The flip side of crowdfunding
Recently, two youngsters from Hyderabad were arrested over an alleged crowdfunding fraud
Recently, two youngsters from Hyderabad were arrested over an alleged crowdfunding fraud. The duo had started a Facebook page in order to help people collect funds for medical emergencies. Later, it was found that a post that had gone viral on the page had managed to raise over three times the required funds. Moreover, the two owners of the page and the relative whose bank account was shared for donations had split the funds among themselves, scamming people of an amount of over Rs.30 Lakh.
The act of giving directly to a beneficiary in need may seem like the safest way while offering help online, but the absence of a third party may make your kindness more vulnerable to exploitation than you think. Crowdfunding platforms exist in order to address this gap in giving. Most platforms today make the fundraising process as organised, democratised and transparent as possible, and ensure funds collected are transferred only for the said cause, against valid documents and bills. Here are a few things to watch out in order to keep your trust safe while giving to people online:
Fund transfer: Emergencies are tough situations that often come with a lot of associated costs. For a family in the heart of crises, it would be all the more difficult to keep stock of money coming in and going out.
This, with the added hassle of managing ancillary expenses like commute, food, lodging and additional medications could be an extra burden on them. A verified third party could act as a custodian of funds, disbursing amounts as per requirement, against valid documents helps account for each penny. A great practice followed by most crowdfunding platforms today is that of transferring funds directly to the hospital against bills. This way, the patient and their family can be spared of the extra burden.
Live status of funds raised: In case of the Hyderabad page, the funds collected were over thrice the funds actually needed. Unfortunately, there was no way for donors to know about this. A live ticker showing the funds required and the amount collected so far keep the process transparent, letting people know when they can stop contributing to a said cause.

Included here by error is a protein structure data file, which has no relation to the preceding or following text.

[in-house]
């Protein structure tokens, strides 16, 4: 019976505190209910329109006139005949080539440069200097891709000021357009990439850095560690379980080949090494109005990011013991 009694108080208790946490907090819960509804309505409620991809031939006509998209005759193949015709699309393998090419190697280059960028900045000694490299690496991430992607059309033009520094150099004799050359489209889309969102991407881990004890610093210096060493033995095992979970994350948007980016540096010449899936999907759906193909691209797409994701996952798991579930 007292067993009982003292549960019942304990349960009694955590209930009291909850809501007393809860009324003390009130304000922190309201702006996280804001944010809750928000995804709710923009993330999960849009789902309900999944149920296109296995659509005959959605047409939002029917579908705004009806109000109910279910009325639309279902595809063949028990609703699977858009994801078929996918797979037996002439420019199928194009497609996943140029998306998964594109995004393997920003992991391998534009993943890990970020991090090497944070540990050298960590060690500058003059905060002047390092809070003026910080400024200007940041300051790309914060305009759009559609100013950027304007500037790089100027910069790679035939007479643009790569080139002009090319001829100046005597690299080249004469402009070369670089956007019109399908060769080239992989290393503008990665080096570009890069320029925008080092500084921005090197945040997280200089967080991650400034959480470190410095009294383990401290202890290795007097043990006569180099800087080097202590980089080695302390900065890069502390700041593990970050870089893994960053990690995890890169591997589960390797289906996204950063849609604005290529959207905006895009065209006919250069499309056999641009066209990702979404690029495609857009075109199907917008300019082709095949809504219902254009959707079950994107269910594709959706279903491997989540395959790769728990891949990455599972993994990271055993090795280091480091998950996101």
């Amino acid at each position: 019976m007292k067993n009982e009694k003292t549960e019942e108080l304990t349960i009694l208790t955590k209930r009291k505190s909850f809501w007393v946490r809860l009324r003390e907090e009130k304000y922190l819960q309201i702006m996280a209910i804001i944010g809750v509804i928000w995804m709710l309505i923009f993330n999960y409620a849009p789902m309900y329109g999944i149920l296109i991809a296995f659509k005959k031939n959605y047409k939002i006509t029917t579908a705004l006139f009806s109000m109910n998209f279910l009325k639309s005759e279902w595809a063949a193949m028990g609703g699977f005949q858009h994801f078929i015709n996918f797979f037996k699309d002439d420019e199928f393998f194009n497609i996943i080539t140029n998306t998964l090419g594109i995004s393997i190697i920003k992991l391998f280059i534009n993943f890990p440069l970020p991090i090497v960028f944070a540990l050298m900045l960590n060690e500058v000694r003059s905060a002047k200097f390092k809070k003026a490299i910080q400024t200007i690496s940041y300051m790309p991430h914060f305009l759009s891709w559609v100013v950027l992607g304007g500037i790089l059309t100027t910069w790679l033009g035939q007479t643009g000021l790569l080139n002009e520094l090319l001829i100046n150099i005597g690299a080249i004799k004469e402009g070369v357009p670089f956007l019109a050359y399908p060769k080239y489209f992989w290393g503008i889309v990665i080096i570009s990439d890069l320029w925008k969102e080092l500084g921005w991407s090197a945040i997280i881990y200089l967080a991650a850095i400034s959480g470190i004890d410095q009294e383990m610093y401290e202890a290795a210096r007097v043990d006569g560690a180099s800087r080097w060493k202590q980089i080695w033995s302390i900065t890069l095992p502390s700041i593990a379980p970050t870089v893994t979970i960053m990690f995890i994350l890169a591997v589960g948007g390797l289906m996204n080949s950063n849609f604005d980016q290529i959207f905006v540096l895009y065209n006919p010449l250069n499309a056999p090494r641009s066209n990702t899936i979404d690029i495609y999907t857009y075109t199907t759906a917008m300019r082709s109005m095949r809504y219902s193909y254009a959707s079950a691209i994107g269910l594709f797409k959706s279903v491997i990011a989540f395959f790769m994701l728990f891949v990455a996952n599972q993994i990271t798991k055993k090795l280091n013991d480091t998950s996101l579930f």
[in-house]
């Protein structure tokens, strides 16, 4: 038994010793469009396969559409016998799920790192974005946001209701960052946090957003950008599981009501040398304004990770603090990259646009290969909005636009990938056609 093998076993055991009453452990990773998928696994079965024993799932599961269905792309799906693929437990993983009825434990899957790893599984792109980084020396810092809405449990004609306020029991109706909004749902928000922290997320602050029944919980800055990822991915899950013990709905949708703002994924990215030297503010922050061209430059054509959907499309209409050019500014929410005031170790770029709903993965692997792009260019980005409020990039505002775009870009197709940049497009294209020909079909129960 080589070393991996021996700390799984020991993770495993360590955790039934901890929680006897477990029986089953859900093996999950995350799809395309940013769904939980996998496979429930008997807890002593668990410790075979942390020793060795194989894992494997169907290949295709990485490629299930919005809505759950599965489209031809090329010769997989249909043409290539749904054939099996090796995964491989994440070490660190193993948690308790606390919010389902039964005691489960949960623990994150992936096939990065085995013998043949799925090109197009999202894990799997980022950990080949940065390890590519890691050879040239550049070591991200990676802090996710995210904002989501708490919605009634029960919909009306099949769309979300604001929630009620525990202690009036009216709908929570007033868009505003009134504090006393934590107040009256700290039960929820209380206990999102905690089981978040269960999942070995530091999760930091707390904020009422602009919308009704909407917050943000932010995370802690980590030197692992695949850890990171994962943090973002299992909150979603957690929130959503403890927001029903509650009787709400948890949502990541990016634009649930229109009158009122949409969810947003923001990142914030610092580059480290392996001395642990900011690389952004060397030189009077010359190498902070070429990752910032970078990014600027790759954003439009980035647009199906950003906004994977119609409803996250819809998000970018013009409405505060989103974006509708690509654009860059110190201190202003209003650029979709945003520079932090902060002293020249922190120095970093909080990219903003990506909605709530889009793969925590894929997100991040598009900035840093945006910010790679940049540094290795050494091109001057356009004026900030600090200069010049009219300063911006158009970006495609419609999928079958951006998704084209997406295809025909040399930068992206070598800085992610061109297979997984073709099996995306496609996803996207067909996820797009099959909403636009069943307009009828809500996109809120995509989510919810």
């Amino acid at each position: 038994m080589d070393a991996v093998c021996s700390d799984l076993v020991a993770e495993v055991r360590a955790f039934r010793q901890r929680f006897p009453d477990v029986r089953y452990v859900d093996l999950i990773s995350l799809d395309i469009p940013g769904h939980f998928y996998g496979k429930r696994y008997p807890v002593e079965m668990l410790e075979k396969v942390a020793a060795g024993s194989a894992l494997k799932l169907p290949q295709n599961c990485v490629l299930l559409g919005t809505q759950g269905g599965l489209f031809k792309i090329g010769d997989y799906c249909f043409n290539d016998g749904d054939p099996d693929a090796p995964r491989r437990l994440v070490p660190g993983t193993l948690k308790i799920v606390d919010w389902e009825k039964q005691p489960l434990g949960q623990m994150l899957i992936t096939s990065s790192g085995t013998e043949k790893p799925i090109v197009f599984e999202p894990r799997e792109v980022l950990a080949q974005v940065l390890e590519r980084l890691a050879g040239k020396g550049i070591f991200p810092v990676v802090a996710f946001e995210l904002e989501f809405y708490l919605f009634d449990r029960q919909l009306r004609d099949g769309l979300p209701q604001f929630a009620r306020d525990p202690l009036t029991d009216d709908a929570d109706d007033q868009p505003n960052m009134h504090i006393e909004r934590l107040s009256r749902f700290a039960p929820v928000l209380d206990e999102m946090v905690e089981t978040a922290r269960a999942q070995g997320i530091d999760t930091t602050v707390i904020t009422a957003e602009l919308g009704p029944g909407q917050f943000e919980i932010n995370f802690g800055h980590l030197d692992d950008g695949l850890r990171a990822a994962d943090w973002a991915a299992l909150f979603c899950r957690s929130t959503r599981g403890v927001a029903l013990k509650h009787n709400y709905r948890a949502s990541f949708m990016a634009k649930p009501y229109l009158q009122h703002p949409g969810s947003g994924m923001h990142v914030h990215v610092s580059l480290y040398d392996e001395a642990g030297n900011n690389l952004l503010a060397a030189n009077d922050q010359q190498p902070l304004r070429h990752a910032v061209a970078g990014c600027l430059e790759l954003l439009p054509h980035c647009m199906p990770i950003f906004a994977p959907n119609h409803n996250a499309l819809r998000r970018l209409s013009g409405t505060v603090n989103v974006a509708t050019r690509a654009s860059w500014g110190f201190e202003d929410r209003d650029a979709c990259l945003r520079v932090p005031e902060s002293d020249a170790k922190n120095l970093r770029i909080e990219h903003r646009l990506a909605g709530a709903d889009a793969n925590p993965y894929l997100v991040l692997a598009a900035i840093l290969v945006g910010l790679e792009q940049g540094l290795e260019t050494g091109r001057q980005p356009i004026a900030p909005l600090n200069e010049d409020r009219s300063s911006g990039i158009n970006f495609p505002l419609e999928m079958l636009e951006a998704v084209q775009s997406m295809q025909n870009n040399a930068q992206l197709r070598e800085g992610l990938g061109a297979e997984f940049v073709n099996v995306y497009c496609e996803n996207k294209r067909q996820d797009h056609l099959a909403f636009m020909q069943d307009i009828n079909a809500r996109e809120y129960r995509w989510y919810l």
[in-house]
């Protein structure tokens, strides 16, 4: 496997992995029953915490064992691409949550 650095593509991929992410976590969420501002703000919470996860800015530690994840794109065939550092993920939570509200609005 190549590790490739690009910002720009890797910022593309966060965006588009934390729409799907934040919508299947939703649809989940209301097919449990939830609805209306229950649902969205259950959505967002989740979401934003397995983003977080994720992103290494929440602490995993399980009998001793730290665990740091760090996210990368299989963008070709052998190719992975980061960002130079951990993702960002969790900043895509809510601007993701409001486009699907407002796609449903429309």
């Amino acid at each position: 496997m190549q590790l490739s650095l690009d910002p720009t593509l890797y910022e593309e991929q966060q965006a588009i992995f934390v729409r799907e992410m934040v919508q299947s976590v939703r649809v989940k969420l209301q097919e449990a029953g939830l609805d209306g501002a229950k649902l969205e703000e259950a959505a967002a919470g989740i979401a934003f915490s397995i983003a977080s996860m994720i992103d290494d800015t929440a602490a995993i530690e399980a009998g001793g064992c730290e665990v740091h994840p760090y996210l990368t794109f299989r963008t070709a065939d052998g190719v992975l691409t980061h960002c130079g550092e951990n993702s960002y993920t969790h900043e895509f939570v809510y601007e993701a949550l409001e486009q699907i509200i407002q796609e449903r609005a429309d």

Ability to report the fundraiser: Most good crowdfunding platforms would give you an ability to report/flag a fundraiser that you believe is suspicious. In case a fundraiser is reported for a genuine cause/concern, it undergoes an additional layer of verification. It has been observed that for any fundraiser to perform well online, it must receive strong support from the closest circle/network of the campaign organizer (CO). Incidentally, this is also the best network to vouch for the legitimacy of a need. This is also a feature that makes any platform's verification process absolutely water-tight: by relying on the intelligence of the crowd.
Updates: Another great practice followed by trusted platforms today is that they mandate sharing an update with donors, particularly at the time of each withdrawal. Despite the withdrawals being verified through invoices and bills. This means that you are donating, not only because you trust the third party to be accountable, but also because you are actually in the loop of the amount collected and spent at all times.
Fixed and transparent pricing and structure: Crowdfunding platforms have transparent and fixed pricing and processes in place for each activity. There would never be a commission or a system of splitting any amount with the beneficiaries. In most cases, there is a nominal fee (recently waived off to 0% in Milaap's case) for using the platform, and fixed additional percentage charges/rates for additional services from their end. In any case, the greatest thing to watch out for while approaching a third party platform to help you fundraise is overall transparency.
All information must be public and shared with donors, beneficiaries and CO's alike. There is never a separate deal/understanding created between any two parties, isolating the third. The will to help a person in need is precious, but so is the trust of the giver. This makes it critical to have a system in place to protect this trust. Platforms like Milaap exist to make this world a place where kindness can flow as rapidly and smoothly while keeping up with the pace of our digital lives.
(The author is the president and co-founder of South Asia's largest crowdfunding platform Milaap.)